The Club received the letter from Bush as part of an award from the Coastal America program for its involvement with the Salmon in the City program in Anchorage. The program works to ensure healthy populations of Pacific salmon in an urban setting, and emphasizes the economic, cultural, and recreational importance of sustaining salmon in Anchorage.

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"The Sierra Club plays a central role in the program's public education and outreach efforts, mainly through the Salmon in the City Festival that's been held every summer for the past six years," says Fuselier, pictured above with a young helper, working on a salmon mural project at last year's festival. The banner was displayed at the festival, pictured atop this post, and now hangs in the mayor's office in Anchorage.

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Fuselier says the Club also organizes watershed walks, fishing derbies, salmon fries, and Salmon & Beer events to promote public awareness and help protect local salmon fisheries. Local activist and Salmon in the City Director David Wigglesworth is pictured above and below, leading a recent outing to the site of a former trailer park that has been reclaimed and restored. The Sierra Club went door-to-door to talk about the project and recruit volunteers.

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Learn more about what the Club is doing to protect wildlife and their habitat.

Photos by Katherine Fuselier, except photo of Fuselier by David Wigglesworth.

Surfers, Sierra Clubbers Celebrate

February 15, 2008

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Surfers and environmental groups in Orange County, California, have been fighting a proposed toll road through a world-renowned surf break (Trestles) for several years now, and last week, after a 12-hour hearing at the Del Mar Fairgrounds,  the state Coastal Commission voted 8-2 against a road. The proposed Foothill-South Toll Road would have cut through the heart of San Onofre State Beach located near San Clemente, destroying nearly 60 percent of the park, affecting a popular campground, pristine watershed, as well as the surf beach.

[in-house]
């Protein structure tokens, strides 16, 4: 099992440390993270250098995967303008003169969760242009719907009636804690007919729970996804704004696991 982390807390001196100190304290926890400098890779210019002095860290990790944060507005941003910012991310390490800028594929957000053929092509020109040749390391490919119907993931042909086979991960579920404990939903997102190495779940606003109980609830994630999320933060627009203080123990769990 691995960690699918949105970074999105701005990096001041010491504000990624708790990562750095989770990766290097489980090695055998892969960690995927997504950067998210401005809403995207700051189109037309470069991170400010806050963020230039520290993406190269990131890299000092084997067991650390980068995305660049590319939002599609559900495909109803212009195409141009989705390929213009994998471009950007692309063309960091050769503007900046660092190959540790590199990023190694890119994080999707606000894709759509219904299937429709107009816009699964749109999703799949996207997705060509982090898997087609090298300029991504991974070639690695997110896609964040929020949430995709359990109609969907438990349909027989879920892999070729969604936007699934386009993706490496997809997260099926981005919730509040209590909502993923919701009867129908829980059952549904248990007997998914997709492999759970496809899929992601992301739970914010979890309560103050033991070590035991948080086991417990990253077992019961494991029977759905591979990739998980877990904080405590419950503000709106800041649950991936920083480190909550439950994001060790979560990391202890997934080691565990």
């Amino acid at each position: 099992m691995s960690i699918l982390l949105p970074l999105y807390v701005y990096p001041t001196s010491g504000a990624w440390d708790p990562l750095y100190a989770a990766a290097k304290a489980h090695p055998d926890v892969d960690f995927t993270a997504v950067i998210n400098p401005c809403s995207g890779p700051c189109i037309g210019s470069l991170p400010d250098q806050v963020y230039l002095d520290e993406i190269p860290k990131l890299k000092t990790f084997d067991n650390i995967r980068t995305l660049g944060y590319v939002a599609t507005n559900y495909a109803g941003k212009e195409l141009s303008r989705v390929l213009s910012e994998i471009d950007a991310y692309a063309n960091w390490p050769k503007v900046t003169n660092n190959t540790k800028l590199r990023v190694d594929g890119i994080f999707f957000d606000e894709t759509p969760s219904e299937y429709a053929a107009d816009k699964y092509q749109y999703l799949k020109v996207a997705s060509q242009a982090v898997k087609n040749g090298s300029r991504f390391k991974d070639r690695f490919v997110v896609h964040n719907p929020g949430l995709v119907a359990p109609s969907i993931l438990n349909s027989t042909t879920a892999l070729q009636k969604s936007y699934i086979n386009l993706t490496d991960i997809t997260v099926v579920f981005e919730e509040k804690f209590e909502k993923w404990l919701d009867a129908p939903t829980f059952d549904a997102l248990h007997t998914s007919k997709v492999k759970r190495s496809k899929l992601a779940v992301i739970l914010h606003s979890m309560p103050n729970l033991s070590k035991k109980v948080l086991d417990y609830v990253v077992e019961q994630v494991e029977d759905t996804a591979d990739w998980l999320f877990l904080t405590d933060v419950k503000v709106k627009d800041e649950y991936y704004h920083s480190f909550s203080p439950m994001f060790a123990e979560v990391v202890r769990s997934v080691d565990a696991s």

More than 3,000 people turned out at the hearing, many wearing "Save the Park" t-shirts and carrying signs and painted surfboards -- the largest turnout ever for a Coastal Commission hearing.

This was not only a big win for the Sierra Club's Friend of the Foothills project, but a testament to creative tactics and exceptional organizing by Brittany McKee, Mark Massara, Robin Everett, Rebecca Robles, Deborah Fry, Shannon Raj, Elizabeth Lambe, and others.

Here are just a few highlights of the campaign

  • In 2005, three dozen surfers presented a surfboard to Governor Schwarzenegger signed by a thousand activists expressing their opposition to the toll road. (See photo here.)
  • In January, activists set up 161 tents in front of the capitol in Sacramento -- to represent the 161 campsites that would be harmed by the Foothill South Toll Road. (See photo below.)
  • Native America activist Rebecca Robles, a member of the Achejeman tribe and a leader of the Sacred Sites Task Force of the Sierra Club, led about 85 people on an outing to the campground where she pointed out where the proposed road would harm her ancestral village.
  • On the morning of the hearing, Brittany McKee and Robin Everett organized two buses going to the hearing from San Clemente. (That's Robin above, holding the surfboard over her head.) Many participants signed decorative surfboards that were later presented to the commissioners by Mark Massara, Sierra Club Coastal Director, who testified on behalf of the Club.
Add to this dozens of community meetings, phone banking, mailing, and press briefings. Congratulations to all the volunteers and staff who contributed to this victory.